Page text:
Big Data in Business
Big data has revolutionized the business operations of thousands of companies from all over the world. Moving into the future, the impact of big data to the commerce industry and the role of IT in business will be felt even more. Any business enterprise that does not plan on making use of the advantages offered by big data are meant to lose out on a competitive advantage big time.
Big data applications are set to affect all kinds and sizes of business from the small business enterprise all the way up to companies of the Fortune 500 transforming how we conduct business from the inside out. The field you operate in will not matter or even your business’ size. The reason behind this is that the collection of data, its analysis, and interpretation become more accessible.
In this article, we are going to highlight how big data has affected the way we conduct business in the 21st century.
4 Ways Big Data Changed Business
Improved business intelligence
A set of data tools that are used to analyze the business operations of any company are referred to as business intelligence. Big data business goes hand in hand with business intelligence. Business intelligence had insufficient use before the advent of big data and its applications and has since given it a legitimate career status in the business world.
Many firms are now employing experts on business intelligence which is the new trend that will take companies to the next level. Any business that generates data can incorporate the use of business intelligence making their use almost a necessity since all corporations of today generate data in one way or another. This infers that any business enterprise has the potential of benefitting from business intelligence as experts devise new ways through which it can be used.
Improved efficiency of internal operations
From the better tracking of human resource performance to optimizing consumer delivery routes and the better use of sensors to track the performance of the different machines used in the business, big data has become an essential element in any business environment. Big data has also enabled the selective recruitment of personnel who are crucial to the smooth running and success of any business.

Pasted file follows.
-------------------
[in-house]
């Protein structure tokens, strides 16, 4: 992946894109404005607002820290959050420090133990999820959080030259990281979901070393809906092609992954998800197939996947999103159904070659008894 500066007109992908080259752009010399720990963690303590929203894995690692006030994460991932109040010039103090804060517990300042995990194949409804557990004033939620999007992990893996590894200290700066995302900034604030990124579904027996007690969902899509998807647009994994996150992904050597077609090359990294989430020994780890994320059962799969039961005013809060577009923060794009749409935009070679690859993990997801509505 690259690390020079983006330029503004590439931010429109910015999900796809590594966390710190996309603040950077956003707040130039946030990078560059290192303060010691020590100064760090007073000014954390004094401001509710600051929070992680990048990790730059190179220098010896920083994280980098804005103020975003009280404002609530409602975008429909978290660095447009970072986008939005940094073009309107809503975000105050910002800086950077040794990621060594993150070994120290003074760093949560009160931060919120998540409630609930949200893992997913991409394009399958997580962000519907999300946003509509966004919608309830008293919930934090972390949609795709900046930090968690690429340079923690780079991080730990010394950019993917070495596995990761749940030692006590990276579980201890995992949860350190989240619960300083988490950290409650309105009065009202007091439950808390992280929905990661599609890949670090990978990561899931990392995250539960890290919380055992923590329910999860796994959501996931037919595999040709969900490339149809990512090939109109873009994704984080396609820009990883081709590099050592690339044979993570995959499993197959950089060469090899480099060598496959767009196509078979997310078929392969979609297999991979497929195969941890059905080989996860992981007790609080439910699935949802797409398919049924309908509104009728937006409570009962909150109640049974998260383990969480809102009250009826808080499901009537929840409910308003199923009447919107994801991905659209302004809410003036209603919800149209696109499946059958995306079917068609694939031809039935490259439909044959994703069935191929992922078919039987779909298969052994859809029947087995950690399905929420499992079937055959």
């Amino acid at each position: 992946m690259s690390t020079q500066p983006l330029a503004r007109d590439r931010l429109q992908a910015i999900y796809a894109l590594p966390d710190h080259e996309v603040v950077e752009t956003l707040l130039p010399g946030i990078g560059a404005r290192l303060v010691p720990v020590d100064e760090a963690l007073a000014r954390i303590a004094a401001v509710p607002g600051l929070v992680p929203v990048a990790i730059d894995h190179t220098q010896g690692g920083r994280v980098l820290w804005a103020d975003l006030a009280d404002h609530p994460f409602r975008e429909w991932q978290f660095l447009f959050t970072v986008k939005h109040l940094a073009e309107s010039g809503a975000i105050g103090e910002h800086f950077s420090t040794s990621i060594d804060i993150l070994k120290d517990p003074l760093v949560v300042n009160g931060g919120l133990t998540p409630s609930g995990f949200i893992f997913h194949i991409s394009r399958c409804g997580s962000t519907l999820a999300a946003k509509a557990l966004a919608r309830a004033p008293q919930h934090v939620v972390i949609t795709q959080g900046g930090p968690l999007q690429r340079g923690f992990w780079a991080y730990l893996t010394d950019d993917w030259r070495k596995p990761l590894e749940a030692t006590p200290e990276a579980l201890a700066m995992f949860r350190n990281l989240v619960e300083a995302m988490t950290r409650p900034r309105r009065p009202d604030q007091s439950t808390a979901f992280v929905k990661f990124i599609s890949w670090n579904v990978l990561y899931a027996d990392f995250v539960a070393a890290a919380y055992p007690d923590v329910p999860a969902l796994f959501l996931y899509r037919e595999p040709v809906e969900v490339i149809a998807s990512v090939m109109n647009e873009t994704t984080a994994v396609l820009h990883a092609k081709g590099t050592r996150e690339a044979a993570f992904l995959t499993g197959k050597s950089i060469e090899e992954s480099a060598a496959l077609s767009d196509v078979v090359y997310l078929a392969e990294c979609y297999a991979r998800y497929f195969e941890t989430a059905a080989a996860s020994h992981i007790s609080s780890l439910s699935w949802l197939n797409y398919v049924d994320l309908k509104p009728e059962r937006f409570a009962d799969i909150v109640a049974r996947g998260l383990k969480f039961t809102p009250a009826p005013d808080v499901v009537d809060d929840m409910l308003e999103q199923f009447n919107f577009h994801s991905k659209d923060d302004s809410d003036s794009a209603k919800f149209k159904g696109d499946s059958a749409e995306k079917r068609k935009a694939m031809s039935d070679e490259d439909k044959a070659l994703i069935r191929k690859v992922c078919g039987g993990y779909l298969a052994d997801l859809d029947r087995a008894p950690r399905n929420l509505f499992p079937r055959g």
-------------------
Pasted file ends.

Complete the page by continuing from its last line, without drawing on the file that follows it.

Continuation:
Firms are now able to track and analyze the performance of employees, machine performance and other logistics as such as shipments. Business enterprises have begun using sensors to track the movements of their workforce, their employees’ health, stress and even how they talk and the tone they use while making a conversation.
Big data can also be used to quantify the human character metrics that makes an excellent chief executive Officer for your business. It can also be used to improve the hiring process and the human resource department at all levels. Big data is also disintegrating from the information technology department and becoming a critical element in the operations of all the agencies present in the company.
Customer service that is proactive
Big data has transformed the way businesses conduct their customer care services all over the world. Even before the customer ever voices their concerns, needs, tastes, and preferences, the firm can identify what the customer wants. This leads to an improved consumer brand experience which in turn creates a loyal clientele.
Increased number of customers means an increased volume of sales and profits which in turn translates to improved returns on investment. This kind of proactive consumer experience offered by big data will give business enterprises a competitive edge which will make them thrive and survive the harsh business environment of the 21st century.
Big data has the potential to provide a business enterprise with the requisite information and analysis needed to reduce the cost of doing business. Firms are now using big data technology to predict trends of the future and find the current business trends in their respective industries accurately. Any company will be able to forecast and plan better by knowing when an event is set to happen. Planners will, therefore, determine how and when to produce and how much inventory should be kept.
by: Mark Palmer